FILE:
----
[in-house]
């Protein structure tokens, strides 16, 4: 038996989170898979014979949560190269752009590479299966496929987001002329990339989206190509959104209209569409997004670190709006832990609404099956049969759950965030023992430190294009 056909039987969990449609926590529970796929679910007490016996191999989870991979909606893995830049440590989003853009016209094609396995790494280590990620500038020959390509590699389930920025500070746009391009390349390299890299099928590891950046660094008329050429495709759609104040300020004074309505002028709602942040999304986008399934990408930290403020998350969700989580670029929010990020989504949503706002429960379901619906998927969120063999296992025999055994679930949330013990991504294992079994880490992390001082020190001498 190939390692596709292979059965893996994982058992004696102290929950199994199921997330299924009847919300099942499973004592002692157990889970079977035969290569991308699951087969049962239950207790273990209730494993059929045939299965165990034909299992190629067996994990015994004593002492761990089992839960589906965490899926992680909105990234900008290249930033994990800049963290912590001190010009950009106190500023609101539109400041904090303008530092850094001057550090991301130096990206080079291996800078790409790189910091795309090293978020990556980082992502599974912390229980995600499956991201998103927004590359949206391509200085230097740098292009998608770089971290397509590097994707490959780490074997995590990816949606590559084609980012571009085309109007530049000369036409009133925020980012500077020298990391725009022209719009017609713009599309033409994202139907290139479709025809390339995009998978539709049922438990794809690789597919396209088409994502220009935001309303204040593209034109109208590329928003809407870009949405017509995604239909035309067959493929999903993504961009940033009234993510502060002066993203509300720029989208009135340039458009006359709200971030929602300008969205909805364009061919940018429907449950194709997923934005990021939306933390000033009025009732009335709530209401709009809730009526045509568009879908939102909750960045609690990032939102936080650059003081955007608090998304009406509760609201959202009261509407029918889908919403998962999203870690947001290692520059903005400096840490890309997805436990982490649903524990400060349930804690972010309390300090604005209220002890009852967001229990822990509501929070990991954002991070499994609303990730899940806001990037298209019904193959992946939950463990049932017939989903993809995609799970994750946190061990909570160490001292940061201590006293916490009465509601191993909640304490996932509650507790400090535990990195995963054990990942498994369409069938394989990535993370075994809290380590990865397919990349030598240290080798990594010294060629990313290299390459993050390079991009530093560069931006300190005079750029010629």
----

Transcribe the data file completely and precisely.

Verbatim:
[in-house]
């Protein structure tokens, strides 16, 4: 038996989170898979014979949560190269752009590479299966496929987001002329990339989206190509959104209209569409997004670190709006832990609404099956049969759950965030023992430190294009 056909039987969990449609926590529970796929679910007490016996191999989870991979909606893995830049440590989003853009016209094609396995790494280590990620500038020959390509590699389930920025500070746009391009390349390299890299099928590891950046660094008329050429495709759609104040300020004074309505002028709602942040999304986008399934990408930290403020998350969700989580670029929010990020989504949503706002429960379901619906998927969120063999296992025999055994679930949330013990991504294992079994880490992390001082020190001498 190939390692596709292979059965893996994982058992004696102290929950199994199921997330299924009847919300099942499973004592002692157990889970079977035969290569991308699951087969049962239950207790273990209730494993059929045939299965165990034909299992190629067996994990015994004593002492761990089992839960589906965490899926992680909105990234900008290249930033994990800049963290912590001190010009950009106190500023609101539109400041904090303008530092850094001057550090991301130096990206080079291996800078790409790189910091795309090293978020990556980082992502599974912390229980995600499956991201998103927004590359949206391509200085230097740098292009998608770089971290397509590097994707490959780490074997995590990816949606590559084609980012571009085309109007530049000369036409009133925020980012500077020298990391725009022209719009017609713009599309033409994202139907290139479709025809390339995009998978539709049922438990794809690789597919396209088409994502220009935001309303204040593209034109109208590329928003809407870009949405017509995604239909035309067959493929999903993504961009940033009234993510502060002066993203509300720029989208009135340039458009006359709200971030929602300008969205909805364009061919940018429907449950194709997923934005990021939306933390000033009025009732009335709530209401709009809730009526045509568009879908939102909750960045609690990032939102936080650059003081955007608090998304009406509760609201959202009261509407029918889908919403998962999203870690947001290692520059903005400096840490890309997805436990982490649903524990400060349930804690972010309390300090604005209220002890009852967001229990822990509501929070990991954002991070499994609303990730899940806001990037298209019904193959992946939950463990049932017939989903993809995609799970994750946190061990909570160490001292940061201590006293916490009465509601191993909640304490996932509650507790400090535990990195995963054990990942498994369409069938394989990535993370075994809290380590990865397919990349030598240290080798990594010294060629990313290299390459993050390079991009530093560069931006300190005079750029010629």